In the context of the Directive the term cosmetics includes any material applied to external human body parts with the intent of “cleaning them, perfuming them, changing their appearance, and/or correcting body odors.” Passed in 1976, the Cosmetics Directive’s intent was to ensure product safety for European consumers through regulation of the industry. In 1992 the European Commission began to debate a possible new initiative of the Cosmetics Directive that would ban the marketing of products tested on animals. Although this sixth amendment passed, with enforcement scheduled for 1998, the deadline for compliance was repeatedly pushed back because it was believed that there were not enough alternative testing methods available. In 2003, following 11 years of discussion, debate, and continued research, the European Commission reopened debate on cosmetics and other personal-care items that contained chemicals tested on animals. This time the ban was applied not only to marketing but also to animal testing. The new amendment was approved by the European parliament in 2004, and a series of compliance deadlines quickly followed. For cosmetics manufacturers and manufacturers of the chemicals used in the cosmetics, this meant that by September of that year all animal testing was prohibited when alternative tests were available.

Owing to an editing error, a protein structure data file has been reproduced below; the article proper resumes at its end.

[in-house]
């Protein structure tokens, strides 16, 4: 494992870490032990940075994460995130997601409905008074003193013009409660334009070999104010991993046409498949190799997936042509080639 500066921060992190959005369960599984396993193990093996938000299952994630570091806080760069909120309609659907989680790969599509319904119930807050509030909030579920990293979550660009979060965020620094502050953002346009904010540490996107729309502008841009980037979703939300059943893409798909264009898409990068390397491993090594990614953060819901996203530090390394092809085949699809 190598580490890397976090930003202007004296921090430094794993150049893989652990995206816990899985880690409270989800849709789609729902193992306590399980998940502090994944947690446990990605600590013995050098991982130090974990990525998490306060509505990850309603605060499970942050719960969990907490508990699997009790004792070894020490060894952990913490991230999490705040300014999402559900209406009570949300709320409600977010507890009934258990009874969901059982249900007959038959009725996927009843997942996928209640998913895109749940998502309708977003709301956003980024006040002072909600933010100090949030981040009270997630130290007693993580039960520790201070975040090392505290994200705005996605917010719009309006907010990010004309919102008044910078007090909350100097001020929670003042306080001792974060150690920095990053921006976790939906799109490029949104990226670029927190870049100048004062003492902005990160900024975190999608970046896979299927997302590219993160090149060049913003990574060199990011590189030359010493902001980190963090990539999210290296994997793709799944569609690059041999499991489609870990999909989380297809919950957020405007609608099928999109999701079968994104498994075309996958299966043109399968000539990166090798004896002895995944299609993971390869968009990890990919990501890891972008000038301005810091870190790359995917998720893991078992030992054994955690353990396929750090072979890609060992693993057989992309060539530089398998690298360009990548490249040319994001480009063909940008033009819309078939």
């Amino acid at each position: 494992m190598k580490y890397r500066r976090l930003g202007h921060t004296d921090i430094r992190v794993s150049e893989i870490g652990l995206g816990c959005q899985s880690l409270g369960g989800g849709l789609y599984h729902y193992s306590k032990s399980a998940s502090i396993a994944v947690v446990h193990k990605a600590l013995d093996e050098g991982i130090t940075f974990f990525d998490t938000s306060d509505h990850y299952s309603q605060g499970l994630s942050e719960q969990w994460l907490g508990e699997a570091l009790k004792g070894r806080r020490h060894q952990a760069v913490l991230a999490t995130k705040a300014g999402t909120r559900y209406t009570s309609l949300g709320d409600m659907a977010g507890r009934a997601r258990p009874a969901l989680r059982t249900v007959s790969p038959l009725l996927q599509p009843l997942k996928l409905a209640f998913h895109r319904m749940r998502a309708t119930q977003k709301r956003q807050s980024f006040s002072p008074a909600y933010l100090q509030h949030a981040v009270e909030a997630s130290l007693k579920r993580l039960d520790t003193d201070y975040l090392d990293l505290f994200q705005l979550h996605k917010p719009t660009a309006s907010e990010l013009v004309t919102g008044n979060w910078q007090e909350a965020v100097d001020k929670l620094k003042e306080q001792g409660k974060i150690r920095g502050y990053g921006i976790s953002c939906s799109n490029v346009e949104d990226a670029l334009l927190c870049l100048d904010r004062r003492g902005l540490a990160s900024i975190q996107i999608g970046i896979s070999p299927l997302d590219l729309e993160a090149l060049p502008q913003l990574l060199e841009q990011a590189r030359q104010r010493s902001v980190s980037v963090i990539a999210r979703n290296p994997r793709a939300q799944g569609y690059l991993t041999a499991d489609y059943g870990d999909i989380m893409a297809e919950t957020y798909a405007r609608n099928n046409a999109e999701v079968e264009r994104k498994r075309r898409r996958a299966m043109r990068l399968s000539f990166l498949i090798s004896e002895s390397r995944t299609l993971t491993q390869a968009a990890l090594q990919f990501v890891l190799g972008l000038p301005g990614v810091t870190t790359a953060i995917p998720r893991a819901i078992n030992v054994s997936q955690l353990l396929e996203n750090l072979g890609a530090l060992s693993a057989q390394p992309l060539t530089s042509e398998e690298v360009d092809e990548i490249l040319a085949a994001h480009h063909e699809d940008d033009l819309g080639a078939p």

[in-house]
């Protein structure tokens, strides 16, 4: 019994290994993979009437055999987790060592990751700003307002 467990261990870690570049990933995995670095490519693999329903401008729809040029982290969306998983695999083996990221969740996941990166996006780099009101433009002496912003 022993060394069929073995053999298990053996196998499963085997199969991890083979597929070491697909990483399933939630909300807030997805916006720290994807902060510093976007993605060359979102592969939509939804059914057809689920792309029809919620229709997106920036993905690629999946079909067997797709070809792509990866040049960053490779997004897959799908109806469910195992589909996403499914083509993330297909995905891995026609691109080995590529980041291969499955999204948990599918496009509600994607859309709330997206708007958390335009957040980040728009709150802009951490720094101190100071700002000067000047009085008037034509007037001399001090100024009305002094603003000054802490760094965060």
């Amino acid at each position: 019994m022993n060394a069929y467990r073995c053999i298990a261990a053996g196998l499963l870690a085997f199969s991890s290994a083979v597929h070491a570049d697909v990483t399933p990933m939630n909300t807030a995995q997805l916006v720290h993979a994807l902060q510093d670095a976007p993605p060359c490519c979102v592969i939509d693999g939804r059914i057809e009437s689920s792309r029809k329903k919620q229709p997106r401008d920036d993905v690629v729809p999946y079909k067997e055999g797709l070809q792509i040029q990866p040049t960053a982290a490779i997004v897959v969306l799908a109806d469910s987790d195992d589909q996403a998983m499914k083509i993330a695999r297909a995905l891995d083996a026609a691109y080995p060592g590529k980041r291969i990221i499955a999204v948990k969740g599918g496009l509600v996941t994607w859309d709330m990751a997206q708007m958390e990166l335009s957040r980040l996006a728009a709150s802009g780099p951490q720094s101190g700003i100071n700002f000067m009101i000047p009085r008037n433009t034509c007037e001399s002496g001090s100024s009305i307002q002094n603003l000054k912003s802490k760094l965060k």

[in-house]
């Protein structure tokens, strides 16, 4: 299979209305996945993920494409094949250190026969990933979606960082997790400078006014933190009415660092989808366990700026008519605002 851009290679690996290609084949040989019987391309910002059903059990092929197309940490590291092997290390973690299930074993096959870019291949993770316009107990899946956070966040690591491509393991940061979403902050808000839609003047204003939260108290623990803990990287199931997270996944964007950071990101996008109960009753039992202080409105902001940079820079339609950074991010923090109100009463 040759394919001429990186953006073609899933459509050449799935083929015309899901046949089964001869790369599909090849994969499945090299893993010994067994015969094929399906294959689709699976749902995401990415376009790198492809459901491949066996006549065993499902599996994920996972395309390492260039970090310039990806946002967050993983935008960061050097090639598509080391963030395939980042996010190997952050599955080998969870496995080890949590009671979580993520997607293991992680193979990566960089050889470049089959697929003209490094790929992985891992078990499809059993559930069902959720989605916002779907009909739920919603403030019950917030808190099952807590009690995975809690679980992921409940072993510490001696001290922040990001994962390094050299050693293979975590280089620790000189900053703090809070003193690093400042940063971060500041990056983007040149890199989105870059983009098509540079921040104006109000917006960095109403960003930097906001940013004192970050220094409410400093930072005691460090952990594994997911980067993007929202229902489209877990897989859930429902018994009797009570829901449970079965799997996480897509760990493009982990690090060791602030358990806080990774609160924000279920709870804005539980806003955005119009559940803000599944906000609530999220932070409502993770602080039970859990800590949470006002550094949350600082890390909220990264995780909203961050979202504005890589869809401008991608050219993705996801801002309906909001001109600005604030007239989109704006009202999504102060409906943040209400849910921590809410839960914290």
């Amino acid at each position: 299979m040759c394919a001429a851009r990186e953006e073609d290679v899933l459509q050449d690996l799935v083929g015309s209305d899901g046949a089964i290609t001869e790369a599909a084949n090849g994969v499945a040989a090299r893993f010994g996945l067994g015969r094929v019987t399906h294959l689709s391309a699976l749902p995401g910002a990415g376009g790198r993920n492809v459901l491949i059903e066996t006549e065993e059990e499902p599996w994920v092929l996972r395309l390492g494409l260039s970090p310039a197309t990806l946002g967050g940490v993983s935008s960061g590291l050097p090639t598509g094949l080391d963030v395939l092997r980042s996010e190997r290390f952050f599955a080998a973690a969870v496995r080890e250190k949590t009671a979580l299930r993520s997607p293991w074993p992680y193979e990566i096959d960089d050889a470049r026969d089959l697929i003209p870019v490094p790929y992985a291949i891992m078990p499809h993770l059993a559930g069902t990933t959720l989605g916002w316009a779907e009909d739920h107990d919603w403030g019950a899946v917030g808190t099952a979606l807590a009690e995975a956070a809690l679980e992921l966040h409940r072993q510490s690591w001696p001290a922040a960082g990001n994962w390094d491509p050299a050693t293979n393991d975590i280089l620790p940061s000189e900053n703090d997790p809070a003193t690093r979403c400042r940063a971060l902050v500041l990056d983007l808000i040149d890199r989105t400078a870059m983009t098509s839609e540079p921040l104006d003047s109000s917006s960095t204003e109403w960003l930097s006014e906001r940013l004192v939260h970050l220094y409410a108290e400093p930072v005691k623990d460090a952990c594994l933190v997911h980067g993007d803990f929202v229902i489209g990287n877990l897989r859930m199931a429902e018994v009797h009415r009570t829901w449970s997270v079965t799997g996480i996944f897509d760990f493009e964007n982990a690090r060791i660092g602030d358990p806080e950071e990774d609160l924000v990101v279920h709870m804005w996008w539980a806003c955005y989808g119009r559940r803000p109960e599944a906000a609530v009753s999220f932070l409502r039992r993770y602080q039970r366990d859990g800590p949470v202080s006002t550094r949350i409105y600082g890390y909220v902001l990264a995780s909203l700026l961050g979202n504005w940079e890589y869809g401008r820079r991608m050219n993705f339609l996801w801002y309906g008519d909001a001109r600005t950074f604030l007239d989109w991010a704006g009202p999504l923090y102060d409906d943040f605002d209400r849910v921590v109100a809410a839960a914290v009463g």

On 1 September 2009 the European Commission will implement the next phase of the directive. Sales of cosmetics containing any ingredients tested on animals after that date will be banned in the EU regardless of whether alternative tests exist. In order to remain compliant (and therefore competitive) in the EU market, industry in the United States has worked both to adopt available alternative testing methods and to develop new ones where alternatives are not yet available.